"I think there's a lot of interest, but I also think there's a lot of people who don't know what they're doing," Carpenter said. "That's why it was good to have Jeremy provide a realistic picture of all the hard work that's involved and what it's all about."

BC Hemp owns 6 ½ acres of land and leases the rest from Dybdahl's in-laws and Piedt's parents.

"My in-laws' land wasn't planted (before) and Ryan's parents' land (20 acres) was planted with squash," he said.

BC Hemp distributes a product line bearing its name to 15 retail outlets in southwestern Michigan and Chicago, but the company isn't directly involved with the production process. It also provides oil to manufacturers that their CBD under different brand names.

"We grow the oil, but we leave the formulations and manufacturing to professionals that specialize in that," said Dybdahl, who nonetheless insists on meeting the highest industry standards.

The primary reason for growing hemp these days is for the CBD oil, but what may be the most versatile plant ever germinated can be used for more than therapeutic purposes for people and animals, including dogs and horses with anxiety issues.

"Our pet treats are our biggest seller," said Dybdahl, who was wearing a denim jacket made from hemp.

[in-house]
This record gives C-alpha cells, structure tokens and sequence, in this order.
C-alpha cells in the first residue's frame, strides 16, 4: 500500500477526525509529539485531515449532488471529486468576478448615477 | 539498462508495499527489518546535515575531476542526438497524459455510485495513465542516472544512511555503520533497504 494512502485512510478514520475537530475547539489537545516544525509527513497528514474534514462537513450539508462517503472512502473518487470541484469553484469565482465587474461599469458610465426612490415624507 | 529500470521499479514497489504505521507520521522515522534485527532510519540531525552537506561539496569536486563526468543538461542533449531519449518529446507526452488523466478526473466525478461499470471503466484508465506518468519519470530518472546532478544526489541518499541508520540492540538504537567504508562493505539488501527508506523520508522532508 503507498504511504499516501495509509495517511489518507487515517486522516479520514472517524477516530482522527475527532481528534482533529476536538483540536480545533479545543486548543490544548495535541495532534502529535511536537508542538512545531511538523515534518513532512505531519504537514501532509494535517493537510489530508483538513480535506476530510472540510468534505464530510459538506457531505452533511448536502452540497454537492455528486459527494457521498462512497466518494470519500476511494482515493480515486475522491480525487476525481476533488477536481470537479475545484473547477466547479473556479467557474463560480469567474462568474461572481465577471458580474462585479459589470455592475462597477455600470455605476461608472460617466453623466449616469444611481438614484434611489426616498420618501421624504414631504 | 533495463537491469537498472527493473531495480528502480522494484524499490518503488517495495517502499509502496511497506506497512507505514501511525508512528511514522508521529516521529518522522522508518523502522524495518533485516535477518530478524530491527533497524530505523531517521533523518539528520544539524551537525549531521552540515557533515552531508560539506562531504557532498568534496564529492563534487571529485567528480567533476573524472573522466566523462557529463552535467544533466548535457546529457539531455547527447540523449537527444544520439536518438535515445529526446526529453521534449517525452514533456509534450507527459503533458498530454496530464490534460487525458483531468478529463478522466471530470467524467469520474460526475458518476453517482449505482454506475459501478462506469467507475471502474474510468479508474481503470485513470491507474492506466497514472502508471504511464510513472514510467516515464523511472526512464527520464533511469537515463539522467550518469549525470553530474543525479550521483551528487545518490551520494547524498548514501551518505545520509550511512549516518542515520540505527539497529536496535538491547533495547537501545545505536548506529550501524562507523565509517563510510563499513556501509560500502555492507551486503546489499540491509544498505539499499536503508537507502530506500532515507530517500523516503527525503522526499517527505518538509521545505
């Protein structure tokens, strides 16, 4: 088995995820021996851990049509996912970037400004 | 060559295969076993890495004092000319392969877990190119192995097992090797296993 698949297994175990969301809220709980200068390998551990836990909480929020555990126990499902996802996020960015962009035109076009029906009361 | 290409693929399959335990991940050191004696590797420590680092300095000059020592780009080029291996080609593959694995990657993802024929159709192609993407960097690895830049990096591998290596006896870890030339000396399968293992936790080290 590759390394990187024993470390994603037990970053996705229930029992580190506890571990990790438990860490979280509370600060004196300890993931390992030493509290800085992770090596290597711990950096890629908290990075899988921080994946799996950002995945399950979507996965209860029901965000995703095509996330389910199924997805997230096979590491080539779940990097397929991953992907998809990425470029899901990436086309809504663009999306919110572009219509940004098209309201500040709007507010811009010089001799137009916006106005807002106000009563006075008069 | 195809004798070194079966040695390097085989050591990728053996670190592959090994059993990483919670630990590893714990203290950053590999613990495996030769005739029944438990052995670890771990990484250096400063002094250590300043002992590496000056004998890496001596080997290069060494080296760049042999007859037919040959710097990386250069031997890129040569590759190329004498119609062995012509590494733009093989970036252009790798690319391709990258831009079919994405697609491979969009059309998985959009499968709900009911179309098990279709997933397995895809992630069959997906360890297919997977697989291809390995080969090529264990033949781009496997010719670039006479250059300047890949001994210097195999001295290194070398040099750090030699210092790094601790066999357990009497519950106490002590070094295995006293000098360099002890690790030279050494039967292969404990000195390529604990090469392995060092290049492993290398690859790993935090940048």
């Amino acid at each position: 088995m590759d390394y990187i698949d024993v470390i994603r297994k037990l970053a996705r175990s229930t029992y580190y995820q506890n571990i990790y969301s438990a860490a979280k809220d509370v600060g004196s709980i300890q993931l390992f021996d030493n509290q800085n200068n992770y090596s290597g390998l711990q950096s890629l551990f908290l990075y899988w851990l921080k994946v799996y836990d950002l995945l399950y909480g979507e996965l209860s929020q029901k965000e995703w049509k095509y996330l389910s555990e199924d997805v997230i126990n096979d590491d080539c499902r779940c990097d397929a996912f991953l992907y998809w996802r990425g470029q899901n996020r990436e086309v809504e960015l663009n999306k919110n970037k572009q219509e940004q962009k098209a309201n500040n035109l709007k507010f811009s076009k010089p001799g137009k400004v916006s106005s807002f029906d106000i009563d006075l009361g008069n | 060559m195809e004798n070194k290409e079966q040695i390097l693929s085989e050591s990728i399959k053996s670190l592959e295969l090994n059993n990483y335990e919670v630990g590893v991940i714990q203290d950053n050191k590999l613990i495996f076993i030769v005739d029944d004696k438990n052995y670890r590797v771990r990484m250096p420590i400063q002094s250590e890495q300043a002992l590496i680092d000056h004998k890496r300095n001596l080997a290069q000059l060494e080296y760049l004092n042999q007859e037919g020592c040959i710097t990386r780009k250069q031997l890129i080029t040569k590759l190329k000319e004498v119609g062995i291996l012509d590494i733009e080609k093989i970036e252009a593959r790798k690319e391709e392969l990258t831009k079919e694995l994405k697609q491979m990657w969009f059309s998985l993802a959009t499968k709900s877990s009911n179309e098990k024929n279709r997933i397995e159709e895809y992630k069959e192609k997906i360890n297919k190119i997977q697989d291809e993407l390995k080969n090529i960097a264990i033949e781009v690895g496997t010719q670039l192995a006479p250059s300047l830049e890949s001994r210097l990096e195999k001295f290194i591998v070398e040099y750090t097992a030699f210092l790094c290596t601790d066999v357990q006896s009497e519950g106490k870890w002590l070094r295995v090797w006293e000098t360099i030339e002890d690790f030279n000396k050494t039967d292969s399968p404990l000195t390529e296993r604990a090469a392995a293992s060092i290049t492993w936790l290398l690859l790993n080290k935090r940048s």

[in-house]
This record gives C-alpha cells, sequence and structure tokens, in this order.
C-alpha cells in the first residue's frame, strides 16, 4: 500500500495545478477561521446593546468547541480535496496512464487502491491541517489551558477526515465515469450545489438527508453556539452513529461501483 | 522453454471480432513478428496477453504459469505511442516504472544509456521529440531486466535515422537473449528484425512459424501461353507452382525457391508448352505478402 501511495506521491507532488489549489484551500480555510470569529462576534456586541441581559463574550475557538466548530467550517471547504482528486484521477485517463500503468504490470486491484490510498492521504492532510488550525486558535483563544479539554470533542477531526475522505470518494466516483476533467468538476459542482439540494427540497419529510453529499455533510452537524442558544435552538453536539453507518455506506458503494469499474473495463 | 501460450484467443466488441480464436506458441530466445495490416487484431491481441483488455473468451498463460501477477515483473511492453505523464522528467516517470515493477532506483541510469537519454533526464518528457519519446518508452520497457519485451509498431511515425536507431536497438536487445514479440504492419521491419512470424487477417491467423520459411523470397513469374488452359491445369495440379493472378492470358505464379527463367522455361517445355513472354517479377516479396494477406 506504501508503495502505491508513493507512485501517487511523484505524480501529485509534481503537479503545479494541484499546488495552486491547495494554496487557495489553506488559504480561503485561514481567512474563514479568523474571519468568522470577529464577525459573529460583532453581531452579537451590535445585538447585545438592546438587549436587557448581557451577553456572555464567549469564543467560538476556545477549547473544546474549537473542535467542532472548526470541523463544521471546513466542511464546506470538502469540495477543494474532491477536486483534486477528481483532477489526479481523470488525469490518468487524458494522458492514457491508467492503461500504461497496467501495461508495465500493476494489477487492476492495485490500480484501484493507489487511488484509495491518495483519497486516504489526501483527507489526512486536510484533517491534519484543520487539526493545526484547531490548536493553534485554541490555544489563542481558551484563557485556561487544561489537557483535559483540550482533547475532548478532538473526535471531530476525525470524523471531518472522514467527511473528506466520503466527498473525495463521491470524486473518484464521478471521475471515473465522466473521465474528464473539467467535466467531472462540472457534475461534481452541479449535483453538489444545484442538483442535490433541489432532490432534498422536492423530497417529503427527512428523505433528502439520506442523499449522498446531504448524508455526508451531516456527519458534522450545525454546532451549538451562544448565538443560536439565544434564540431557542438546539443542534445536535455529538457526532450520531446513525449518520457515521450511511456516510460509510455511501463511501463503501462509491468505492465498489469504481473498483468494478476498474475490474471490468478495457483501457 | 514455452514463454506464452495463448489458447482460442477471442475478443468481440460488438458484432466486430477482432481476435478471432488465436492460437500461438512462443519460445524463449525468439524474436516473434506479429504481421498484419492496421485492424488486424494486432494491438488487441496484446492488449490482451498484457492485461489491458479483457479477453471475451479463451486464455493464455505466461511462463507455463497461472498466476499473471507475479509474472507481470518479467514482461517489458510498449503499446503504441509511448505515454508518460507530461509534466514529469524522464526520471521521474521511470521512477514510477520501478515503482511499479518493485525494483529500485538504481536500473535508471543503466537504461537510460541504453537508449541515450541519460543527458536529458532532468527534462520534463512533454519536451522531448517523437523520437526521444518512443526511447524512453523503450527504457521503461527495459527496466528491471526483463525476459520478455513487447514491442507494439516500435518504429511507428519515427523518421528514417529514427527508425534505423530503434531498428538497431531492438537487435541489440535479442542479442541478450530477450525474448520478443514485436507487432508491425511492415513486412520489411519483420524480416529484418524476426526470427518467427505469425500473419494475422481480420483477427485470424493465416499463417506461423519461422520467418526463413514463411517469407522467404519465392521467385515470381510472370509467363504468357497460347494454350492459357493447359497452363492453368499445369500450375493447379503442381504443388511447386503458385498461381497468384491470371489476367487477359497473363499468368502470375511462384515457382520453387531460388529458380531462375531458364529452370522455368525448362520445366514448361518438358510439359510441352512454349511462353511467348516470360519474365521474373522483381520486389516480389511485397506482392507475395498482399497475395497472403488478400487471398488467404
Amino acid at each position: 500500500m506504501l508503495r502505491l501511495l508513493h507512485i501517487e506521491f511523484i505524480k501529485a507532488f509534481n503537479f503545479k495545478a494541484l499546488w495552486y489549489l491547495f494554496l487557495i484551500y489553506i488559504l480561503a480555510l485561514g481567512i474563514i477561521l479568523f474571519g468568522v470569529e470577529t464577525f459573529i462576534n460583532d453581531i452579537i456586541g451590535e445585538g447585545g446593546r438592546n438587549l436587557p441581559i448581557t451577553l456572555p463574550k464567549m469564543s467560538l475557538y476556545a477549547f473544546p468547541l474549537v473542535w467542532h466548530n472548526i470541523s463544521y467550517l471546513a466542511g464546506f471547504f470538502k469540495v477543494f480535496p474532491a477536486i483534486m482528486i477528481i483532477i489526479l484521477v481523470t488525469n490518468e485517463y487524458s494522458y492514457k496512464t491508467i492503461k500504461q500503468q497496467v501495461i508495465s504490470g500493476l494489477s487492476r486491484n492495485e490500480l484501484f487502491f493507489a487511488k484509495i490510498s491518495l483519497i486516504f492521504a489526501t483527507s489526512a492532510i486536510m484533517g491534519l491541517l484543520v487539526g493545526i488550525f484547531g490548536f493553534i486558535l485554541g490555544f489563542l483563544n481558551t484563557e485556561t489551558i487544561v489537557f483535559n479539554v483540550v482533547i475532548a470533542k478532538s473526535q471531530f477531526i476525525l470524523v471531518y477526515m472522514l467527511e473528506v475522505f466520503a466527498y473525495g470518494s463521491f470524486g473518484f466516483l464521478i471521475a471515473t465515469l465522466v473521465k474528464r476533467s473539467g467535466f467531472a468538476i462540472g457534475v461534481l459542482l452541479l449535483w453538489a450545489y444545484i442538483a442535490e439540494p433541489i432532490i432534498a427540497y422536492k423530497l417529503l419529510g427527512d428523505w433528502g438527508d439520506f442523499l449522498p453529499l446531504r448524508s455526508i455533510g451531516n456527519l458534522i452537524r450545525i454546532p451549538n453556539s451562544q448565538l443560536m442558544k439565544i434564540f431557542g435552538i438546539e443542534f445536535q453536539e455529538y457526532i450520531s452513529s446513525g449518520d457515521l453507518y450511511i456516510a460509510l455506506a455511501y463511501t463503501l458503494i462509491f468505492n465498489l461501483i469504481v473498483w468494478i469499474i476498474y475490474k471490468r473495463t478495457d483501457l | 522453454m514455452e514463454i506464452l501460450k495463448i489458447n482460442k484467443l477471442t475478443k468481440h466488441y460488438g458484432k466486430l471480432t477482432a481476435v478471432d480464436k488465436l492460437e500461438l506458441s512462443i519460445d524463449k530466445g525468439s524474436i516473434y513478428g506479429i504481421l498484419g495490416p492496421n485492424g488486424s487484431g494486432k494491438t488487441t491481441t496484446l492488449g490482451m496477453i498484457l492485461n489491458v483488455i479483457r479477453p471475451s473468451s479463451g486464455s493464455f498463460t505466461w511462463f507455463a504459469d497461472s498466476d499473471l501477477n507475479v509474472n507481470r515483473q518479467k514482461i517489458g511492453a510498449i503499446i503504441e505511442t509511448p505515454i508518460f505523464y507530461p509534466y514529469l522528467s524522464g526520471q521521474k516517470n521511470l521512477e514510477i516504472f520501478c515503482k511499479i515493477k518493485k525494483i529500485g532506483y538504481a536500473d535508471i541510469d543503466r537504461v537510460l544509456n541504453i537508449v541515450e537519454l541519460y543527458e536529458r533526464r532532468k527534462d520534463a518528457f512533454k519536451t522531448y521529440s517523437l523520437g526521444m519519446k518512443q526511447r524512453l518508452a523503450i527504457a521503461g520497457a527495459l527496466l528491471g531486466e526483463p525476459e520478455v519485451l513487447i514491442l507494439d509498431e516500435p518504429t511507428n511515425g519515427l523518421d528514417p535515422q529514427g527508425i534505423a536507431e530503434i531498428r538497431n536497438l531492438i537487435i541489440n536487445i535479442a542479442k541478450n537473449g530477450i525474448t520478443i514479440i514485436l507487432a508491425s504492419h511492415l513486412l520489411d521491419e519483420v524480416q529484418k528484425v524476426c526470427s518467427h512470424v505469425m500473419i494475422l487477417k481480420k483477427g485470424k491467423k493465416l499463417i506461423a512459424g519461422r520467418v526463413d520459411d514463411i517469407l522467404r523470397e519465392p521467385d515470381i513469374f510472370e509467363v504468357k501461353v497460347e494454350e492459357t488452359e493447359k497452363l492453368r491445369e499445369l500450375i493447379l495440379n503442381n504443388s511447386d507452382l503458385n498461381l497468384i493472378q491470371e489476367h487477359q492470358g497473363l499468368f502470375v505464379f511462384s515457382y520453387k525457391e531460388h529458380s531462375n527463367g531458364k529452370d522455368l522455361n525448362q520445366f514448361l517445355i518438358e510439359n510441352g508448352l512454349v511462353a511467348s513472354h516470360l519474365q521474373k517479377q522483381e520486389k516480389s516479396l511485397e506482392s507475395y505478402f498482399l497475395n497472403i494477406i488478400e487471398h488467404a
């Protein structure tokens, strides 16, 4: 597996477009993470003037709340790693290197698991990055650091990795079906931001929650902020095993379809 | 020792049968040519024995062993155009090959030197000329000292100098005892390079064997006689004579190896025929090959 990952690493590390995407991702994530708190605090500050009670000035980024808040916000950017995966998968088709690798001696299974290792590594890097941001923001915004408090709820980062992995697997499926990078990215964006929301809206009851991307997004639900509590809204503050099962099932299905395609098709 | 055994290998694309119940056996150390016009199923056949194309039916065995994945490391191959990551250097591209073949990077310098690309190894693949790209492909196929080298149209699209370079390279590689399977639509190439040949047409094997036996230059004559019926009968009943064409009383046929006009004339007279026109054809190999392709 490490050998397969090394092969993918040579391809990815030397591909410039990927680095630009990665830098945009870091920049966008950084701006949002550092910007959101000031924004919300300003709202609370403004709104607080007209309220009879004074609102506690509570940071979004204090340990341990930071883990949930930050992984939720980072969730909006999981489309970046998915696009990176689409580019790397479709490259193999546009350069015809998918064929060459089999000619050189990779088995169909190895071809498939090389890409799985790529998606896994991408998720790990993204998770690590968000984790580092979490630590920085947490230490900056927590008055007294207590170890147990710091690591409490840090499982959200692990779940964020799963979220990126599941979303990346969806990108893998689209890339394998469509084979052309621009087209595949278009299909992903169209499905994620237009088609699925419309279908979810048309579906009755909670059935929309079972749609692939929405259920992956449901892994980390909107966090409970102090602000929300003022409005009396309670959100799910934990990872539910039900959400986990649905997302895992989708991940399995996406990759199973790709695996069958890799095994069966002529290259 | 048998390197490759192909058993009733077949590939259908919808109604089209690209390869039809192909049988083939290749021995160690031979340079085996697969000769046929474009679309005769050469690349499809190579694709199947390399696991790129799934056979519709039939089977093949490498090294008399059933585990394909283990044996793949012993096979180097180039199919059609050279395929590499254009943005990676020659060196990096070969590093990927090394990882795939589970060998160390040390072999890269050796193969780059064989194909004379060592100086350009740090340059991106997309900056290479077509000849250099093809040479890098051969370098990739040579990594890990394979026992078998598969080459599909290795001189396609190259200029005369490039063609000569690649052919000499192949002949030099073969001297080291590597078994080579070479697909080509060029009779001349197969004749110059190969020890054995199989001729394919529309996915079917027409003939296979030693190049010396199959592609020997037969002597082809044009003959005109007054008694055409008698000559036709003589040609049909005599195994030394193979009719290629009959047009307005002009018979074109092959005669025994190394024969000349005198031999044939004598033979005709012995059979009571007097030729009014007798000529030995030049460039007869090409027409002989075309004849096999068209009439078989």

Hemp was one of the first plants spun into fiber thousands of years ago and ropes made of hemp were used to rig ships during the golden age of merchant sailing. Dybdahl passed around fiber-based building blocks made from what's been dubbed "hemp-crete" and hemp material can be pressed into other construction products. CBD can be used to make bioplastics and biofuel.

"If we're going by a percentage base, I'd say we're only at 4 percent of where this could go because there's over 40,000 industrialized (products) used for hemp and its byproducts" he said. "The products are limitless. The biggest threat (to hemp development) are those who are stuck in their ways."

Because hemp grows so fast and could be cultivated twice a year in some areas of the country, it could be a solution to environmental concerns from pollution to deforestation.

"It's just incredible," Dybdahl said. "There's not a day that goes by than I'm not learning more about it. The stigma of marijuana and the guilty-by-association perception was the reason for its demise and the fall of industrial hemp. It's so new and unique, the surface hasn't even been scratched."

This is where the big-thinking part comes in.

"The infrastructure's just not there yet for the fiber, but we as a company can't wait for that to happen," he said. "Our guess is about 4-5 years where we're going to actually have that infrastructure."

When that happens, Dybdahl said, "This industry will fly."